They’re all present together, like so many ingredients in a stew. But at any given moment, depending on what you’re thinking or doing, or on what’s going on around you, you’ll experience one of these states on a priority basis (an intersting aside is that each element can have positive or negative aspects. This is a common feature in many models/conceptions – the best known of these being the Yin,Yang of Chinese Philosophy. Yin and Yang can be thought of as complementary (rather than opposing) forces).

Ref 280 provides an explanation of how Consciousness Evolved.

The Attention Schema Theory (AST), developed over the past five years (written 2016), may be able to provide an answer. The theory suggests that consciousness arises as a solution to one of the most fundamental problems facing any nervous system: — Too much information constantly flows in to be fully processed

The brain evolved increasingly sophisticated mechanisms for deeply processing a few select signals at the expense of others, and in the AST, consciousness is the ultimate result of that evolutionary sequence.

We now know a lot about the biology and neurology of the “Mind”, but much remains to be understood, particularly for the interested lay-person.

There is, for example, no agreement on the “Emotional Brain” — the Limbic System. However this should not deter us from a “functional model” that ignores brain structure and related models.

We have more understanding of that part of the brain and nervous system with respect to how the Autonomics System and its two modes of operation, which takes care of many of the bodily functions, both for “normal” responses and “demanding and threat” responses.

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Therapist & Self-Help

A distinctive aspect of the self-help practitioners is their confidence in their beliefs (or hoppes)!

The NLP beliefs have been expressed as follows:–

From — ref795 understanding your mind conscious and unconscious processing/ xxx

The challenge is that thinking and its derivative talking — conscious mind — is such a small part of the intelligence of the whole mind that therapies that are restricted solely to conscious mind analysis are not successful — The conscious mind has limited processing capabilities, compared to the unconscious mind..

A lot of psychological approaches have been built upon an alleged superiority of Conscious thinking, with therapists using methods to get the clients to think and talk their way out of a problem.

The conscious mind is dominated by the logic of natural language partitions represented in the narrative of a linguistic description.

George A Miller’s paper ‘The Magical Number Seven, Plus or Minus Two’ is often cited in NLP as a reference point for research into the limitations of our capacity for Conscious Awareness.

Miller suggests conscious processing is limited to just seven plus or minus two bits of information. We refer to the Conscious Mind as the representation of the immediate map you have conscious access to.

Your Conscious Mind expresses itself through your internal running commentary on the events you experience in any one moment.
Your Conscious Mind is the part of your mind that you are using to read and process these words.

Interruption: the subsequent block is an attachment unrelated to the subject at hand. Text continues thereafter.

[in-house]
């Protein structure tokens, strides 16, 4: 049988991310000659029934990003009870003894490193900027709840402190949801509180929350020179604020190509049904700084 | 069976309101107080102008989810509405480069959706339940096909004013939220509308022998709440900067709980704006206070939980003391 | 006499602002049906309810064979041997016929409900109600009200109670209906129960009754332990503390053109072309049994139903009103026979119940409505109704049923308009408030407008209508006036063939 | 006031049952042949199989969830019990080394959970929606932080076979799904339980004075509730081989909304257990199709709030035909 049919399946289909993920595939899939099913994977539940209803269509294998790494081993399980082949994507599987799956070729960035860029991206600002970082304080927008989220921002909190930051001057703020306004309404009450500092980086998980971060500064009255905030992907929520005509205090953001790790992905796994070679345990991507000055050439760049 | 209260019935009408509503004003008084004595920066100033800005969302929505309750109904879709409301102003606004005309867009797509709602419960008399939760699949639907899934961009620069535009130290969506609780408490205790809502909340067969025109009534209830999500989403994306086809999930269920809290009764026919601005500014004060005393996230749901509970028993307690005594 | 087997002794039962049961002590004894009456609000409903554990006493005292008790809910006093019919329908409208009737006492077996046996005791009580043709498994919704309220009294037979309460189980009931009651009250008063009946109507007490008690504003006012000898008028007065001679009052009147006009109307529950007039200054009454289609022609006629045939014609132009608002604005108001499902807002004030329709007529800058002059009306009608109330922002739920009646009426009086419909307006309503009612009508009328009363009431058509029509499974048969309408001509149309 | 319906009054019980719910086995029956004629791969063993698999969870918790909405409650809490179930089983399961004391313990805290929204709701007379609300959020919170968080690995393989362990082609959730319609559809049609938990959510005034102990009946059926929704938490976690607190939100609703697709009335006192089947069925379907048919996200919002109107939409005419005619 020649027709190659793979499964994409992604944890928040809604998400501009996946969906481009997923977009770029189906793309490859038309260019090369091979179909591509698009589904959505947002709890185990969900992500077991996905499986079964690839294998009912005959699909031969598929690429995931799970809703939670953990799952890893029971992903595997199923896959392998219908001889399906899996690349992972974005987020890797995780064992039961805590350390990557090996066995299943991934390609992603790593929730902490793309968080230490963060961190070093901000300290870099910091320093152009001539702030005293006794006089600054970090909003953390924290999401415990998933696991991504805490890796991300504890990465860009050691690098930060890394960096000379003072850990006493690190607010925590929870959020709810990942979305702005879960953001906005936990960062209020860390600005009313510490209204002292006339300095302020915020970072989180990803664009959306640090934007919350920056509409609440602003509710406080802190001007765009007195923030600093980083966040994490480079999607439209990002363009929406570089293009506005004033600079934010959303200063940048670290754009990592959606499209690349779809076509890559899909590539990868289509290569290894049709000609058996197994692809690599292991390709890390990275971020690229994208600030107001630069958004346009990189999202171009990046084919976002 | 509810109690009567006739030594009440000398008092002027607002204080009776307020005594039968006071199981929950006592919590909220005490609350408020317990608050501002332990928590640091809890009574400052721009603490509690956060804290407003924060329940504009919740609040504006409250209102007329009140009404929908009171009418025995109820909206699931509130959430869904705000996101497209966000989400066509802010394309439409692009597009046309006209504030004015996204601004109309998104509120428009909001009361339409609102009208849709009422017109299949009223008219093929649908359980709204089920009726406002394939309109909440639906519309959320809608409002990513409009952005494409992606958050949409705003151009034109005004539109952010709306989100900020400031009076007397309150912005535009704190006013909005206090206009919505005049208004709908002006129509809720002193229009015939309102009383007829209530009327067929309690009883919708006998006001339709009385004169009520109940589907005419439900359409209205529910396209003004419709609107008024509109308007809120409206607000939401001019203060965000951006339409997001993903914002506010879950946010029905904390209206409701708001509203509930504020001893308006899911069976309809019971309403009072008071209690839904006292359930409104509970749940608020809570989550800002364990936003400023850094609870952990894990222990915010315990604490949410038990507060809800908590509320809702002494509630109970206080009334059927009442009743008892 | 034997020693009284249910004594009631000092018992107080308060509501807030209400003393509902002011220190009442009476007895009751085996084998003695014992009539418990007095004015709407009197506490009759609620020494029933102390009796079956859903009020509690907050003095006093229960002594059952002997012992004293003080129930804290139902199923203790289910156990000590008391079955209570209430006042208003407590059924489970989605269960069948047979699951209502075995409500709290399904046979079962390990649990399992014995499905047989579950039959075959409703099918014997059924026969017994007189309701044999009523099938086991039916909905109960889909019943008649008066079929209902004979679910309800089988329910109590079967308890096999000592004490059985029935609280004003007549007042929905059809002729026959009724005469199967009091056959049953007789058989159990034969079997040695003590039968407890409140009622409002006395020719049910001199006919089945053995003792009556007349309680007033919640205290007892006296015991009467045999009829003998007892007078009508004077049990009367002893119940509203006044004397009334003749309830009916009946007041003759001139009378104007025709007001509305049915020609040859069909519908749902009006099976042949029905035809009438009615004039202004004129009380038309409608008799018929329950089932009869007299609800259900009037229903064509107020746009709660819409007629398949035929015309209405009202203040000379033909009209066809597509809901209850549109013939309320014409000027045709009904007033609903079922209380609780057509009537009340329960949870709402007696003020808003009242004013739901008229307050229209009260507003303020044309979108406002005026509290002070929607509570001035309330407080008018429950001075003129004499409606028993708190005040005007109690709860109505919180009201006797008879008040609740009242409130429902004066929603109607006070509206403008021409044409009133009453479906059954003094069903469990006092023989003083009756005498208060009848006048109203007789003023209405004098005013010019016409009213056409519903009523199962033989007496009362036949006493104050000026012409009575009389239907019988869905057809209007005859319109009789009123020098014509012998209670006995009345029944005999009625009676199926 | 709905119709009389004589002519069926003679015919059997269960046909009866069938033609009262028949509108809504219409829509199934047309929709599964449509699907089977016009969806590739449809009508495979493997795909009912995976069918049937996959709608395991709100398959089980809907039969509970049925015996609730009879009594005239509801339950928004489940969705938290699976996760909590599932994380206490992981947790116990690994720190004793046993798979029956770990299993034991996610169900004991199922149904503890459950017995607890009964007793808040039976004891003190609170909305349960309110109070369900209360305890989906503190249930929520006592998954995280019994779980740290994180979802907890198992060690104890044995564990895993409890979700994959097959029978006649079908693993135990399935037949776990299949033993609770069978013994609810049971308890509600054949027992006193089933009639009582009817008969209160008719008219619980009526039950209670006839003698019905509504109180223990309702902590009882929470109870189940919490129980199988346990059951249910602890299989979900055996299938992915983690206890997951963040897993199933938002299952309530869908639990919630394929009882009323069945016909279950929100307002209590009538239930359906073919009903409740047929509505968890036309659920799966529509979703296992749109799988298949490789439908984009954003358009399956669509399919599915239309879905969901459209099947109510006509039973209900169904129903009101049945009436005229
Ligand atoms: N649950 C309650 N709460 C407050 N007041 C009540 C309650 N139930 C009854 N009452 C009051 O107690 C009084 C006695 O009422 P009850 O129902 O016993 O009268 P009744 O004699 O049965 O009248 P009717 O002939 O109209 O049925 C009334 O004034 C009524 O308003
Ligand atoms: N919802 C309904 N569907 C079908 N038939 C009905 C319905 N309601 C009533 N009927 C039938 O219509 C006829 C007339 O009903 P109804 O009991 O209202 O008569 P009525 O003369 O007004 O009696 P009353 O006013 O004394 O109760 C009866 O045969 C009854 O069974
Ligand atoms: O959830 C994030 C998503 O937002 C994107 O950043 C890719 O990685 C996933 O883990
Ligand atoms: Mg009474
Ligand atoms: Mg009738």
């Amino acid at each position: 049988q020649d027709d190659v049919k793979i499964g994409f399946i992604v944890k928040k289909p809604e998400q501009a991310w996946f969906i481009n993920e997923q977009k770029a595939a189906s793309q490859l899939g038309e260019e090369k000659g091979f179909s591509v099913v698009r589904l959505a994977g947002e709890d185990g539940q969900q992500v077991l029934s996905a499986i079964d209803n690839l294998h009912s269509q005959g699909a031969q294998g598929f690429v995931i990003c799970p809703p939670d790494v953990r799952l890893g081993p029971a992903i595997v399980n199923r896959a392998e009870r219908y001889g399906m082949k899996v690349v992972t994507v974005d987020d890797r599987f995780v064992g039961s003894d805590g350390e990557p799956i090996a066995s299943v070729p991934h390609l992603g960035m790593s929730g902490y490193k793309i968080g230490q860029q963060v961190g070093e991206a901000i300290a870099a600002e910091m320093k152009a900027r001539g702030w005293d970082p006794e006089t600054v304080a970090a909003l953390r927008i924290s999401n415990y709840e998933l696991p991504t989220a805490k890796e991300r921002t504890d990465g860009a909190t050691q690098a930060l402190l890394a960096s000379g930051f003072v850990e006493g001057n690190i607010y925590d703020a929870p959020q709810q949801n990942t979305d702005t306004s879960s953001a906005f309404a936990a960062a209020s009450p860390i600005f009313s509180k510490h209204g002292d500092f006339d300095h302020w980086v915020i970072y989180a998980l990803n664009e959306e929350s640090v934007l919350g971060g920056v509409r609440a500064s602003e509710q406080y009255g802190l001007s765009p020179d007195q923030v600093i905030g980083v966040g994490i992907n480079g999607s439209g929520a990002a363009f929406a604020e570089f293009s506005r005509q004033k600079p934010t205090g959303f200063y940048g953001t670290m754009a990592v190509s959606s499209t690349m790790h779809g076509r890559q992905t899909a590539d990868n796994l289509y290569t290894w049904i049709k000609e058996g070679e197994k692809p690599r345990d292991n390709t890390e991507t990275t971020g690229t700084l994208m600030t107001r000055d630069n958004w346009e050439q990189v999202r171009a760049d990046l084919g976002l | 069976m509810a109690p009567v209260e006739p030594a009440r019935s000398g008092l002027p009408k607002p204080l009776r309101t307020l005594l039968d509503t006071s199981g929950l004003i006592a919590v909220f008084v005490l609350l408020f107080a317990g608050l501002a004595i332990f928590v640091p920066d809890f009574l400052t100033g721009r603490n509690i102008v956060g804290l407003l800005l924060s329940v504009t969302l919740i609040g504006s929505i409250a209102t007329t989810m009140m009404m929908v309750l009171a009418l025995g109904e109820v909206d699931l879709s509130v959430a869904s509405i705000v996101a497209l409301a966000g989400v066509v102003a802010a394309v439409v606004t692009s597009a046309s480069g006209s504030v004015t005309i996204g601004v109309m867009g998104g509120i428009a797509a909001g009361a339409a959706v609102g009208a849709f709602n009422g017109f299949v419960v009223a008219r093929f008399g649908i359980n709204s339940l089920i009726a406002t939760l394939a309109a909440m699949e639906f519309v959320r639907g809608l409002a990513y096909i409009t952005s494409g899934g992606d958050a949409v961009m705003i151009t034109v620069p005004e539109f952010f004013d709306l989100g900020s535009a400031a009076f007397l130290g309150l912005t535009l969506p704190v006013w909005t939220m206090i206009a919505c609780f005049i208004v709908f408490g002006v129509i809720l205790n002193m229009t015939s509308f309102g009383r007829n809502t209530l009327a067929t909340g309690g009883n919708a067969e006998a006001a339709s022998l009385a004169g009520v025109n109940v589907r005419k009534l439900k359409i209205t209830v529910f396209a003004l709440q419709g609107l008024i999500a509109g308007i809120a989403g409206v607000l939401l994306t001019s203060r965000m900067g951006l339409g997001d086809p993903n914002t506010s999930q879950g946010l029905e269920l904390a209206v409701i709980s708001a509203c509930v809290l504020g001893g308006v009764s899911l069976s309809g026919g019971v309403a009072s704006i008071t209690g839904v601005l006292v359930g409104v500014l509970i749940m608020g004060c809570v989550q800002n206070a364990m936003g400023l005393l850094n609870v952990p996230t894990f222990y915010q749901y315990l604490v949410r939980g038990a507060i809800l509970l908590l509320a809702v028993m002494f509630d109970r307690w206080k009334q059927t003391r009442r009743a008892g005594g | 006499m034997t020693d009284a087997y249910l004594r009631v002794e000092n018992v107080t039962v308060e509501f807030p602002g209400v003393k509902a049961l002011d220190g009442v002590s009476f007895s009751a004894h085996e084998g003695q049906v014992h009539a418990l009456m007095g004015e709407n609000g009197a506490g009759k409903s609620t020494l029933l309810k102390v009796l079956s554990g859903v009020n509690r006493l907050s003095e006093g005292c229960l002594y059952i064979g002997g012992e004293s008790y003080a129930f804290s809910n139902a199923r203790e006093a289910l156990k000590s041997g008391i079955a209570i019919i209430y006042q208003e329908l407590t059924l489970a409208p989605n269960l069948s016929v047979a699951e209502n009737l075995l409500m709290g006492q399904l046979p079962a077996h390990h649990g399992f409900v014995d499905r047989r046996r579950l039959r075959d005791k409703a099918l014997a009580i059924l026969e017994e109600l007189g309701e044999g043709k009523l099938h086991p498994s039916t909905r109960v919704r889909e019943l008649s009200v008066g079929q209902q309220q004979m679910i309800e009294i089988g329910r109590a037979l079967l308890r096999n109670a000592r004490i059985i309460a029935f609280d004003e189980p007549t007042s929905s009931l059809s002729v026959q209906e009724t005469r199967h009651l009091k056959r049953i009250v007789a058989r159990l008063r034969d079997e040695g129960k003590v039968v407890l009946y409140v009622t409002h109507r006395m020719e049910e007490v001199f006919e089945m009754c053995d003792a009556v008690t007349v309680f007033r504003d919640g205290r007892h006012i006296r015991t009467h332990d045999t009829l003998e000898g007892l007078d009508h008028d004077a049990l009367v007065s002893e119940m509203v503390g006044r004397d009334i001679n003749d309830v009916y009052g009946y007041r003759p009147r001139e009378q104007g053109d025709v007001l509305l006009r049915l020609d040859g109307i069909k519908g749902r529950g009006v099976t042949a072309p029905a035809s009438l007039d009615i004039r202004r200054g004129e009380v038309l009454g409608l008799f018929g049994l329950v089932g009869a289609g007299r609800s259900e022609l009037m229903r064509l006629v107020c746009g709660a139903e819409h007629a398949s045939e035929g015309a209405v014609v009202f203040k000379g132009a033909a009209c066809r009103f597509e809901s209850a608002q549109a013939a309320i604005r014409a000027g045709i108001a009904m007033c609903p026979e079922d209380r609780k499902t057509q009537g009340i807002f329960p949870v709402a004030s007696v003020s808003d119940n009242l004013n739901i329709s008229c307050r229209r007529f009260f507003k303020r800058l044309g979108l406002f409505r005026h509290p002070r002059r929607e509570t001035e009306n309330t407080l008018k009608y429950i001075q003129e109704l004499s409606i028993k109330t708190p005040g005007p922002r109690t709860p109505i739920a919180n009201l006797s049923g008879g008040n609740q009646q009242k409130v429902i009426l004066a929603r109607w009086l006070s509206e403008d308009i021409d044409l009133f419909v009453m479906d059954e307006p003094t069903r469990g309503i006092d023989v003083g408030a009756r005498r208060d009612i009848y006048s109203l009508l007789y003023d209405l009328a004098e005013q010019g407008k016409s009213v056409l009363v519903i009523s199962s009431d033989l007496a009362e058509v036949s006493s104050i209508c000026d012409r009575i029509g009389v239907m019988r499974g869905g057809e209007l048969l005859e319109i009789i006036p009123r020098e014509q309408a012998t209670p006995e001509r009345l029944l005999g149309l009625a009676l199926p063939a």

As you look at this page you are saying the words in your mind, and as you derive meaning from the text, you establish how the meaning relates to you.

Your conscious mind is linear, sequential, and logical and likes everything to make sense. You may have heard the expression in NLP “he has an over-active Conscious Mind”.

This means the person seeks to logically understand everything (a real paradox), wants a label and explanation for his experience, finds it difficult to be in the moment or go with the flow, does not switch off from internal dialogue, and is often less aware of sensory experience.

Your Unconscious has amazing processing capabilities compared with the conscious mind. Research shows the Unconscious Mind absorbs millions of bits of sensory information through the nervous system in any one second. (very contentious — “deals with” is more plausible) ………..

Your Unconscious Mind expresses itself through feelings, habits, and sensations in your body i.e. pain, light-headedness, muscle tension. So-called emotions such as happiness, sadness etc are the conscious mind labels assigned to unconscious processes such as electrical chemical reactions in the nervous system.

The emotion is felt in the body as sensations; we nominalise the experience in the body and talk about emotions — often losing touch with the true feeling.

Example of harnessing the unconscious communication for change — unconscious communication through pain sensation

Read details at ref795 — understanding your mind conscious and unconscious processing/ xxx

It involves a “Conversation with the Unconscious” as follows:
“Unconscious, for a yes response will you please increase the sensations in my lower back.”
I experienced a sharp increase in the pain. I thanked my unconscious for the signal and sensations returned to the level before I asked the question …..

It concludes —
The so-called problems in life are only there because the communication between the conscious and unconscious part of mind has not been effective!

Remember the conscious and unconscious mind do not exist inside your mind, the labels are given to package different process that occur in the nervous system.

ref739b1 Accelerated Mind Patterning (AMP) and Rapidly Accelerated Mind Patterning (RAMP)
Dr. Buffington developed the AMP process after studying Neuro-linguistic Programming.